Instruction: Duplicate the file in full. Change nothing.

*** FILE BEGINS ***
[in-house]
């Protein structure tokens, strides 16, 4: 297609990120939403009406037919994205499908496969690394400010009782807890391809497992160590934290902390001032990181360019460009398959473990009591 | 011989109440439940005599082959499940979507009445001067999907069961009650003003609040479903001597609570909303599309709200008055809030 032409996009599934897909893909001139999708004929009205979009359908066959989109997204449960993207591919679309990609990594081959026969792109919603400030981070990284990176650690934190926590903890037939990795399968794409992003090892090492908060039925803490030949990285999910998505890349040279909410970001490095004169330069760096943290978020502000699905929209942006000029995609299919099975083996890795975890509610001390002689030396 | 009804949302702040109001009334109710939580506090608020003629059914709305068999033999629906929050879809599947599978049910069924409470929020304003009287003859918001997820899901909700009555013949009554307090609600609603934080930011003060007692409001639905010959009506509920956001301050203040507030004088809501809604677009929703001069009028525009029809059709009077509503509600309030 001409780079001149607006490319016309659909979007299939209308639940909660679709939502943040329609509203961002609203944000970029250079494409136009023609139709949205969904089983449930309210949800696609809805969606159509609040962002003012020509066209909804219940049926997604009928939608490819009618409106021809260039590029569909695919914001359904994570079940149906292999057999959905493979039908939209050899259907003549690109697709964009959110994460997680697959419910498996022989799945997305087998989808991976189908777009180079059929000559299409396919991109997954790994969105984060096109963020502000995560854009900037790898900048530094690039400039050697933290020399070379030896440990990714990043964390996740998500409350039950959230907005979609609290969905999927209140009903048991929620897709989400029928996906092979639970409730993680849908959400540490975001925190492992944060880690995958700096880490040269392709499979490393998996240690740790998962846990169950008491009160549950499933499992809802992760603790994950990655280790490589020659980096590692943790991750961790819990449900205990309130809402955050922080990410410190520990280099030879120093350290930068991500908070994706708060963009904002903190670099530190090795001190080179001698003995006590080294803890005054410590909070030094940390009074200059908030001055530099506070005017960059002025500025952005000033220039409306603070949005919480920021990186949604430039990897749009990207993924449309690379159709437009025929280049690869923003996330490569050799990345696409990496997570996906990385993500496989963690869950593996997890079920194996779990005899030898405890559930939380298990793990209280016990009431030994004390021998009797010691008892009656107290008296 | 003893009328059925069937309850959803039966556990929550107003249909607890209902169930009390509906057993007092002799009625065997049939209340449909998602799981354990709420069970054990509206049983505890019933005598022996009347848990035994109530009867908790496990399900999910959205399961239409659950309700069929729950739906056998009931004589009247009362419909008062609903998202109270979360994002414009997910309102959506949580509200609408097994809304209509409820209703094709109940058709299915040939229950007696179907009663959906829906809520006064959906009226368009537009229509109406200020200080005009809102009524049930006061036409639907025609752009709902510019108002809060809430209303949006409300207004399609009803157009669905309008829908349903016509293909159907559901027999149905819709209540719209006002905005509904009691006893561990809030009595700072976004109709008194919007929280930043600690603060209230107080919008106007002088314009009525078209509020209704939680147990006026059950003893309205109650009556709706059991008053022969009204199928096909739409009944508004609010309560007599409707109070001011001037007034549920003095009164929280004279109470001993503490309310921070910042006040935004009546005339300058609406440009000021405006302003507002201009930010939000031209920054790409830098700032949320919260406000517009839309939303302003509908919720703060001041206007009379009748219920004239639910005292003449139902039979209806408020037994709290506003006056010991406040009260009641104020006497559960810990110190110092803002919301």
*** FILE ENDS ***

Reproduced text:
[in-house]
């Protein structure tokens, strides 16, 4: 297609990120939403009406037919994205499908496969690394400010009782807890391809497992160590934290902390001032990181360019460009398959473990009591 | 011989109440439940005599082959499940979507009445001067999907069961009650003003609040479903001597609570909303599309709200008055809030 032409996009599934897909893909001139999708004929009205979009359908066959989109997204449960993207591919679309990609990594081959026969792109919603400030981070990284990176650690934190926590903890037939990795399968794409992003090892090492908060039925803490030949990285999910998505890349040279909410970001490095004169330069760096943290978020502000699905929209942006000029995609299919099975083996890795975890509610001390002689030396 | 009804949302702040109001009334109710939580506090608020003629059914709305068999033999629906929050879809599947599978049910069924409470929020304003009287003859918001997820899901909700009555013949009554307090609600609603934080930011003060007692409001639905010959009506509920956001301050203040507030004088809501809604677009929703001069009028525009029809059709009077509503509600309030 001409780079001149607006490319016309659909979007299939209308639940909660679709939502943040329609509203961002609203944000970029250079494409136009023609139709949205969904089983449930309210949800696609809805969606159509609040962002003012020509066209909804219940049926997604009928939608490819009618409106021809260039590029569909695919914001359904994570079940149906292999057999959905493979039908939209050899259907003549690109697709964009959110994460997680697959419910498996022989799945997305087998989808991976189908777009180079059929000559299409396919991109997954790994969105984060096109963020502000995560854009900037790898900048530094690039400039050697933290020399070379030896440990990714990043964390996740998500409350039950959230907005979609609290969905999927209140009903048991929620897709989400029928996906092979639970409730993680849908959400540490975001925190492992944060880690995958700096880490040269392709499979490393998996240690740790998962846990169950008491009160549950499933499992809802992760603790994950990655280790490589020659980096590692943790991750961790819990449900205990309130809402955050922080990410410190520990280099030879120093350290930068991500908070994706708060963009904002903190670099530190090795001190080179001698003995006590080294803890005054410590909070030094940390009074200059908030001055530099506070005017960059002025500025952005000033220039409306603070949005919480920021990186949604430039990897749009990207993924449309690379159709437009025929280049690869923003996330490569050799990345696409990496997570996906990385993500496989963690869950593996997890079920194996779990005899030898405890559930939380298990793990209280016990009431030994004390021998009797010691008892009656107290008296 | 003893009328059925069937309850959803039966556990929550107003249909607890209902169930009390509906057993007092002799009625065997049939209340449909998602799981354990709420069970054990509206049983505890019933005598022996009347848990035994109530009867908790496990399900999910959205399961239409659950309700069929729950739906056998009931004589009247009362419909008062609903998202109270979360994002414009997910309102959506949580509200609408097994809304209509409820209703094709109940058709299915040939229950007696179907009663959906829906809520006064959906009226368009537009229509109406200020200080005009809102009524049930006061036409639907025609752009709902510019108002809060809430209303949006409300207004399609009803157009669905309008829908349903016509293909159907559901027999149905819709209540719209006002905005509904009691006893561990809030009595700072976004109709008194919007929280930043600690603060209230107080919008106007002088314009009525078209509020209704939680147990006026059950003893309205109650009556709706059991008053022969009204199928096909739409009944508004609010309560007599409707109070001011001037007034549920003095009164929280004279109470001993503490309310921070910042006040935004009546005339300058609406440009000021405006302003507002201009930010939000031209920054790409830098700032949320919260406000517009839309939303302003509908919720703060001041206007009379009748219920004239639910005292003449139902039979209806408020037994709290506003006056010991406040009260009641104020006497559960810990110190110092803002919301």